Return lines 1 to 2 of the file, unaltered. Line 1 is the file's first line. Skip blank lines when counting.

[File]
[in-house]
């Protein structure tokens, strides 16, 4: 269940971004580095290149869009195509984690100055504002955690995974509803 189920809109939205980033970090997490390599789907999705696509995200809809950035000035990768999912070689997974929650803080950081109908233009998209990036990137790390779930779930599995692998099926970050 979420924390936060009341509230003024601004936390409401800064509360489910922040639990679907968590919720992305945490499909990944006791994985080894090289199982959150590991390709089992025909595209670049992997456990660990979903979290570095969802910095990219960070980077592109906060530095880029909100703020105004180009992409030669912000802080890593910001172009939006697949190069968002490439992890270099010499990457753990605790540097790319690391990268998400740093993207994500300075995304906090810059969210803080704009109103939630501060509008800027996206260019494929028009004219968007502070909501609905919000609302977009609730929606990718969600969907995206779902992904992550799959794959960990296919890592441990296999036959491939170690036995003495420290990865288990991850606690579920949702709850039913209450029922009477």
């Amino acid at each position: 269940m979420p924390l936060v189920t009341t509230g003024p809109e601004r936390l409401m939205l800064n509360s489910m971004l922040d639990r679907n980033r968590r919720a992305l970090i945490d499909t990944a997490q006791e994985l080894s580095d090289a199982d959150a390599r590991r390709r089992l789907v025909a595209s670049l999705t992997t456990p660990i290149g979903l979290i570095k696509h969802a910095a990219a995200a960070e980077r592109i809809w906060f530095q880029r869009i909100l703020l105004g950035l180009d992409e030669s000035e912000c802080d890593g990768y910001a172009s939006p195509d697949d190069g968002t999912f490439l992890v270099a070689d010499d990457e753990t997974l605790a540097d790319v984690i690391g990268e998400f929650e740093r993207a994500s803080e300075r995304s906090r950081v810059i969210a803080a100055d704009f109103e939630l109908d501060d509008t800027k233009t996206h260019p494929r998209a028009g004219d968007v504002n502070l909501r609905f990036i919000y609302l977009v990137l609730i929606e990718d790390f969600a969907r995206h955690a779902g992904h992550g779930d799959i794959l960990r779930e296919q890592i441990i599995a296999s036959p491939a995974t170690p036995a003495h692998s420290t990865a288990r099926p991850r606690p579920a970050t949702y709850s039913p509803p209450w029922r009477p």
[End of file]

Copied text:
[in-house]
């Protein structure tokens, strides 16, 4: 269940971004580095290149869009195509984690100055504002955690995974509803 189920809109939205980033970090997490390599789907999705696509995200809809950035000035990768999912070689997974929650803080950081109908233009998209990036990137790390779930779930599995692998099926970050 979420924390936060009341509230003024601004936390409401800064509360489910922040639990679907968590919720992305945490499909990944006791994985080894090289199982959150590991390709089992025909595209670049992997456990660990979903979290570095969802910095990219960070980077592109906060530095880029909100703020105004180009992409030669912000802080890593910001172009939006697949190069968002490439992890270099010499990457753990605790540097790319690391990268998400740093993207994500300075995304906090810059969210803080704009109103939630501060509008800027996206260019494929028009004219968007502070909501609905919000609302977009609730929606990718969600969907995206779902992904992550799959794959960990296919890592441990296999036959491939170690036995003495420290990865288990991850606690579920949702709850039913209450029922009477």